A superset is a combination of two exercises performed consecutively, usually with little to no rest between exercises.
There are two main types of supersets:
Two exercises that work the same body part or muscle group in both exercises. For example: push-ups (chest) alternated with dumbbell chest flys (chest).
Two exercises that work opposing muscle groups. For example: bicep curls alternated with tricep extensions.
However, a superset can simply mean alternating two different exercises that allow you to rest one muscle group or body part while you work another. For example: squats (lower body) alternated with shoulder presses (upper body).
Opposing muscle group supersets allow you to rest one body part while you work another, essentially limiting the amount of rest you need to recover before repeating an exercise, while same muscle group supersets are more taxing and might require more rest during and after your sets.
10 Bicep Curls with Dumbbells
For this superset, do 10 squats followed by 10 bicep curls. You’ve completed 1 superset.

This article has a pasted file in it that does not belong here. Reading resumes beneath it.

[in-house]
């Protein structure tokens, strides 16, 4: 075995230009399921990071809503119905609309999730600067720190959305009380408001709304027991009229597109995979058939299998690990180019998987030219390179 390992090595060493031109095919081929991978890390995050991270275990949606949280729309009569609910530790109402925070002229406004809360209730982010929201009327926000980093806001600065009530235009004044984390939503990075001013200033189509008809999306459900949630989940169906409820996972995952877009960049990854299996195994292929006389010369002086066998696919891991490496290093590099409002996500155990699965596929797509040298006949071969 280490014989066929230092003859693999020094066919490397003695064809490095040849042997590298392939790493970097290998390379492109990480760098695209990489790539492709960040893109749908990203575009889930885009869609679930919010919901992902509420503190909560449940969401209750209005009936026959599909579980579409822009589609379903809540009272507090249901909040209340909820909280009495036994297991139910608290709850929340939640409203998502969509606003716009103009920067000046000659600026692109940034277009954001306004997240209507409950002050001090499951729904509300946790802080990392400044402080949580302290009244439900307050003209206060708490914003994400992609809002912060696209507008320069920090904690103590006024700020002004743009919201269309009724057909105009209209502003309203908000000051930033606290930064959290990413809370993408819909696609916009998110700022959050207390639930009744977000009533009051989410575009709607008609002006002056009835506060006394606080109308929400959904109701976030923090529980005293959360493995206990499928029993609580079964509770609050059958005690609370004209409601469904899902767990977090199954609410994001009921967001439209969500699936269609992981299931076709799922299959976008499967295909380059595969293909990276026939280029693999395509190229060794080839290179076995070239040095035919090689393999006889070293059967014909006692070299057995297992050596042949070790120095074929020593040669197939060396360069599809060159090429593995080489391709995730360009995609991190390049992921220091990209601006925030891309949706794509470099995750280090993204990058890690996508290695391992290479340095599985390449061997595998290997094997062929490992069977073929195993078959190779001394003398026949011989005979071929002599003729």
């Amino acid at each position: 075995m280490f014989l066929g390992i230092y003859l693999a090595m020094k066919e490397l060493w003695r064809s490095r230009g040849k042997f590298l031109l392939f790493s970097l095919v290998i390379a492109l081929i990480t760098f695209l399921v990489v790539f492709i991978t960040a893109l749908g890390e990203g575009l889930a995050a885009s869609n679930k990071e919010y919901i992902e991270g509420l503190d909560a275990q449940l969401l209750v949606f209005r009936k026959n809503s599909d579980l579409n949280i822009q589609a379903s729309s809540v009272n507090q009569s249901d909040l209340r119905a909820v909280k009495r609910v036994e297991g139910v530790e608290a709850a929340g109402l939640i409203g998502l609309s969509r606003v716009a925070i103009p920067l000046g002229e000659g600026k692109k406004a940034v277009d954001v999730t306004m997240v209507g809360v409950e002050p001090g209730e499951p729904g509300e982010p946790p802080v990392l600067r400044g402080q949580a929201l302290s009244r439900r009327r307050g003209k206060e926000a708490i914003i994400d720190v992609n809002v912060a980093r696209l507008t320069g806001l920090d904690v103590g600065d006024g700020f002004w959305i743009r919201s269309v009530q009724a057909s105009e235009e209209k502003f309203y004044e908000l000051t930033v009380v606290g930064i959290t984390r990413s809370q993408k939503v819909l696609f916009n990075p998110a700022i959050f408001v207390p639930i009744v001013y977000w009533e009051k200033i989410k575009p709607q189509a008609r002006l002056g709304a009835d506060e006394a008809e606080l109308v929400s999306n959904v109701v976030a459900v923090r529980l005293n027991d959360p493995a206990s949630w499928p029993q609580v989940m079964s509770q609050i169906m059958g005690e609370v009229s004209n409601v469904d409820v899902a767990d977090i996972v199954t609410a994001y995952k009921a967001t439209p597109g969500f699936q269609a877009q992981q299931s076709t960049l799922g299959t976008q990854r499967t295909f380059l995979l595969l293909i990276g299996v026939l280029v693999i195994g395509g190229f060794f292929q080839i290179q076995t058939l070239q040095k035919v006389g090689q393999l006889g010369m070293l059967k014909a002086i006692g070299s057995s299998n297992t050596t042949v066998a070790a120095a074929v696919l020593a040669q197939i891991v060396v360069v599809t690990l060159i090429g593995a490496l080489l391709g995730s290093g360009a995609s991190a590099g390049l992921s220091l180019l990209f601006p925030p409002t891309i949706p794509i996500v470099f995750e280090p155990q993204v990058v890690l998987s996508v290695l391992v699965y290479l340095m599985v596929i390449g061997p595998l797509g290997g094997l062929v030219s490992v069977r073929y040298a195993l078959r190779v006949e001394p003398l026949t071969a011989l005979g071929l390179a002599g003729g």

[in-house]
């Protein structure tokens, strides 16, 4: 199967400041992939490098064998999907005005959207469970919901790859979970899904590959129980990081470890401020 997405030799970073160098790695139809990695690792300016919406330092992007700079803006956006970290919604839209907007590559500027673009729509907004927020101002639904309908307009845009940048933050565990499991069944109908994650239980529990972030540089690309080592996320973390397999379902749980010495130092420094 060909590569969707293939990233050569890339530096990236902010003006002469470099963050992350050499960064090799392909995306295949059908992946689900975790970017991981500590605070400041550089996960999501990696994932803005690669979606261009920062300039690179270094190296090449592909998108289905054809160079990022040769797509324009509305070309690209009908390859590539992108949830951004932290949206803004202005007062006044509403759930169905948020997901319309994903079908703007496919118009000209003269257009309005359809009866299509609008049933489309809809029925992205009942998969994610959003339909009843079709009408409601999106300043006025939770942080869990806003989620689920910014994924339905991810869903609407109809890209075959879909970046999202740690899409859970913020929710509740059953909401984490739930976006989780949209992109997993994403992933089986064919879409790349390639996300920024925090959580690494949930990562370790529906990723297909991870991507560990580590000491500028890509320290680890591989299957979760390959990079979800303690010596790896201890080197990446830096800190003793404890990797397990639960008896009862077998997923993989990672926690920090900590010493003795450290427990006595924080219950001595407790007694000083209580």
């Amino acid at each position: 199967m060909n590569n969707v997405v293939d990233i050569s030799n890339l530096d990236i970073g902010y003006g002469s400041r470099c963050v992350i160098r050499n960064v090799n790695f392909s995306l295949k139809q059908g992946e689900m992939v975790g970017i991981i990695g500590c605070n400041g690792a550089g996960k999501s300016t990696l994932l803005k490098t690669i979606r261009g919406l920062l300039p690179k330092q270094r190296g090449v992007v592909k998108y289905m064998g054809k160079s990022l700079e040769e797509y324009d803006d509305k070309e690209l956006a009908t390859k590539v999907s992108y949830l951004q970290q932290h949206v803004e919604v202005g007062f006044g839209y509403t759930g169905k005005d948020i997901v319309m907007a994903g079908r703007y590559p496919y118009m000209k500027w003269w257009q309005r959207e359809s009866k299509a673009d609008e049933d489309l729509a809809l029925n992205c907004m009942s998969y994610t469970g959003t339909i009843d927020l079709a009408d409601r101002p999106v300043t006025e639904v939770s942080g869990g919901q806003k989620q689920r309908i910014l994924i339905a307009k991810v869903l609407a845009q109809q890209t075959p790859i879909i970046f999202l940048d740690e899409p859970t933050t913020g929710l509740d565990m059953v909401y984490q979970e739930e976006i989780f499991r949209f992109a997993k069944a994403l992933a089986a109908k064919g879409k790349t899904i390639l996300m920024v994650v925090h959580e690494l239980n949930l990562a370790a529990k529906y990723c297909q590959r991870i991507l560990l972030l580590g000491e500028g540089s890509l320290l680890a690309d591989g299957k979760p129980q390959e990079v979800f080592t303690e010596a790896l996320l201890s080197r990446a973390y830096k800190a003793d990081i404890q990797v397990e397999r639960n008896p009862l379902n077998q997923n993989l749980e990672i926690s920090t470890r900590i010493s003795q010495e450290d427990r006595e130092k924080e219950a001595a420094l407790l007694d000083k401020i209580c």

You can rest between supersets if needed or continue without resting. As always, the level of difficulty is adaptable to your fitness level.
Using the above superset as an example, beginners might rest up to 30 seconds after squats before beginning the bicep curls, and then rest 1-2 minutes after completing one round and beginning again.
Adapting this superset to Level I (beginner level) might look like this:
3 Sets of:
30 Seconds Rest
10 Bicep Curls with Light DBs
30 Seconds Rest
For a Level II (intermediate-advanced) exerciser, however, the same superset might look like this:
5 Rounds of:
10 Bicep Curls with Heavy DBs
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